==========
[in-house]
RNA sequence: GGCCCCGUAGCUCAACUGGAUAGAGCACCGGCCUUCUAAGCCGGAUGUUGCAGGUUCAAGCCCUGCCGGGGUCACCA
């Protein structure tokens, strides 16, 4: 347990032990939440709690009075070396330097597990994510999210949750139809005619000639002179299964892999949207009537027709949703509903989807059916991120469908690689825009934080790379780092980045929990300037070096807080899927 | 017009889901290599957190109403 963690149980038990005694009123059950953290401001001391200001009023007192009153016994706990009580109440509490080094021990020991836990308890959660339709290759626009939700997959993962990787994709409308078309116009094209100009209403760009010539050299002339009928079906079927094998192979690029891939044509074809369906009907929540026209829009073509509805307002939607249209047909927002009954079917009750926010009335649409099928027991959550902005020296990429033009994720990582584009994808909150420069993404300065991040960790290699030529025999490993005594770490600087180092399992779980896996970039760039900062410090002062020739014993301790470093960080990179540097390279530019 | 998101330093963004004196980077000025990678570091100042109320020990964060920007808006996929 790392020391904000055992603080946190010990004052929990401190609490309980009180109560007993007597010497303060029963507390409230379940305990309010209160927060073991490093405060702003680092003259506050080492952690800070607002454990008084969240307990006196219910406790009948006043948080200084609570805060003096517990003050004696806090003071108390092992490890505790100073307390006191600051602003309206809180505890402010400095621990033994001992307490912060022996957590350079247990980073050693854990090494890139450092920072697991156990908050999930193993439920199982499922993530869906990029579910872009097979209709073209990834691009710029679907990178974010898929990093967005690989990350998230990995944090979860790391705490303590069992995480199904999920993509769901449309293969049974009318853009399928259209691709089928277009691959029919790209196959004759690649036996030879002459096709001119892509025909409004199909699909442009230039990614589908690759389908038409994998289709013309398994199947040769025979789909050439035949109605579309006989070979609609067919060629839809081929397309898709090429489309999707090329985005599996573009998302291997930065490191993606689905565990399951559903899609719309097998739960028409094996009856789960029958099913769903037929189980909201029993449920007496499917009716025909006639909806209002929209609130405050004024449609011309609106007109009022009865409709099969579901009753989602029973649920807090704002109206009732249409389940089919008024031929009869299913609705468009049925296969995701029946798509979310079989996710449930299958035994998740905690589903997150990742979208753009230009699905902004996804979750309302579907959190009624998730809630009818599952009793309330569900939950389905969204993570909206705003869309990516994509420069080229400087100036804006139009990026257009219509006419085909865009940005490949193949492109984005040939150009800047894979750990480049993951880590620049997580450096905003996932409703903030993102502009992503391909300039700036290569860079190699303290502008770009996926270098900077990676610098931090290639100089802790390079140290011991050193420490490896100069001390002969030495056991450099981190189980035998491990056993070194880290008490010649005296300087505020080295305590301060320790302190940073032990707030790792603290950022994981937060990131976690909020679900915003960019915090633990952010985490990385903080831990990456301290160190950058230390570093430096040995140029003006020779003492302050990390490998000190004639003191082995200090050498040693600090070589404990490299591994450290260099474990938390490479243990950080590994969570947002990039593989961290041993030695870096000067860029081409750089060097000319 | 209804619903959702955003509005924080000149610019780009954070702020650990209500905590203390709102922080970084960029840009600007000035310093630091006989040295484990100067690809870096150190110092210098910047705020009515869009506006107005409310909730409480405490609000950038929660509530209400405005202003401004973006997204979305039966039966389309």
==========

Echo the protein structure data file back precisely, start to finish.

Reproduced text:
[in-house]
RNA sequence: GGCCCCGUAGCUCAACUGGAUAGAGCACCGGCCUUCUAAGCCGGAUGUUGCAGGUUCAAGCCCUGCCGGGGUCACCA
């Protein structure tokens, strides 16, 4: 347990032990939440709690009075070396330097597990994510999210949750139809005619000639002179299964892999949207009537027709949703509903989807059916991120469908690689825009934080790379780092980045929990300037070096807080899927 | 017009889901290599957190109403 963690149980038990005694009123059950953290401001001391200001009023007192009153016994706990009580109440509490080094021990020991836990308890959660339709290759626009939700997959993962990787994709409308078309116009094209100009209403760009010539050299002339009928079906079927094998192979690029891939044509074809369906009907929540026209829009073509509805307002939607249209047909927002009954079917009750926010009335649409099928027991959550902005020296990429033009994720990582584009994808909150420069993404300065991040960790290699030529025999490993005594770490600087180092399992779980896996970039760039900062410090002062020739014993301790470093960080990179540097390279530019 | 998101330093963004004196980077000025990678570091100042109320020990964060920007808006996929 790392020391904000055992603080946190010990004052929990401190609490309980009180109560007993007597010497303060029963507390409230379940305990309010209160927060073991490093405060702003680092003259506050080492952690800070607002454990008084969240307990006196219910406790009948006043948080200084609570805060003096517990003050004696806090003071108390092992490890505790100073307390006191600051602003309206809180505890402010400095621990033994001992307490912060022996957590350079247990980073050693854990090494890139450092920072697991156990908050999930193993439920199982499922993530869906990029579910872009097979209709073209990834691009710029679907990178974010898929990093967005690989990350998230990995944090979860790391705490303590069992995480199904999920993509769901449309293969049974009318853009399928259209691709089928277009691959029919790209196959004759690649036996030879002459096709001119892509025909409004199909699909442009230039990614589908690759389908038409994998289709013309398994199947040769025979789909050439035949109605579309006989070979609609067919060629839809081929397309898709090429489309999707090329985005599996573009998302291997930065490191993606689905565990399951559903899609719309097998739960028409094996009856789960029958099913769903037929189980909201029993449920007496499917009716025909006639909806209002929209609130405050004024449609011309609106007109009022009865409709099969579901009753989602029973649920807090704002109206009732249409389940089919008024031929009869299913609705468009049925296969995701029946798509979310079989996710449930299958035994998740905690589903997150990742979208753009230009699905902004996804979750309302579907959190009624998730809630009818599952009793309330569900939950389905969204993570909206705003869309990516994509420069080229400087100036804006139009990026257009219509006419085909865009940005490949193949492109984005040939150009800047894979750990480049993951880590620049997580450096905003996932409703903030993102502009992503391909300039700036290569860079190699303290502008770009996926270098900077990676610098931090290639100089802790390079140290011991050193420490490896100069001390002969030495056991450099981190189980035998491990056993070194880290008490010649005296300087505020080295305590301060320790302190940073032990707030790792603290950022994981937060990131976690909020679900915003960019915090633990952010985490990385903080831990990456301290160190950058230390570093430096040995140029003006020779003492302050990390490998000190004639003191082995200090050498040693600090070589404990490299591994450290260099474990938390490479243990950080590994969570947002990039593989961290041993030695870096000067860029081409750089060097000319 | 209804619903959702955003509005924080000149610019780009954070702020650990209500905590203390709102922080970084960029840009600007000035310093630091006989040295484990100067690809870096150190110092210098910047705020009515869009506006107005409310909730409480405490609000950038929660509530209400405005202003401004973006997204979305039966039966389309």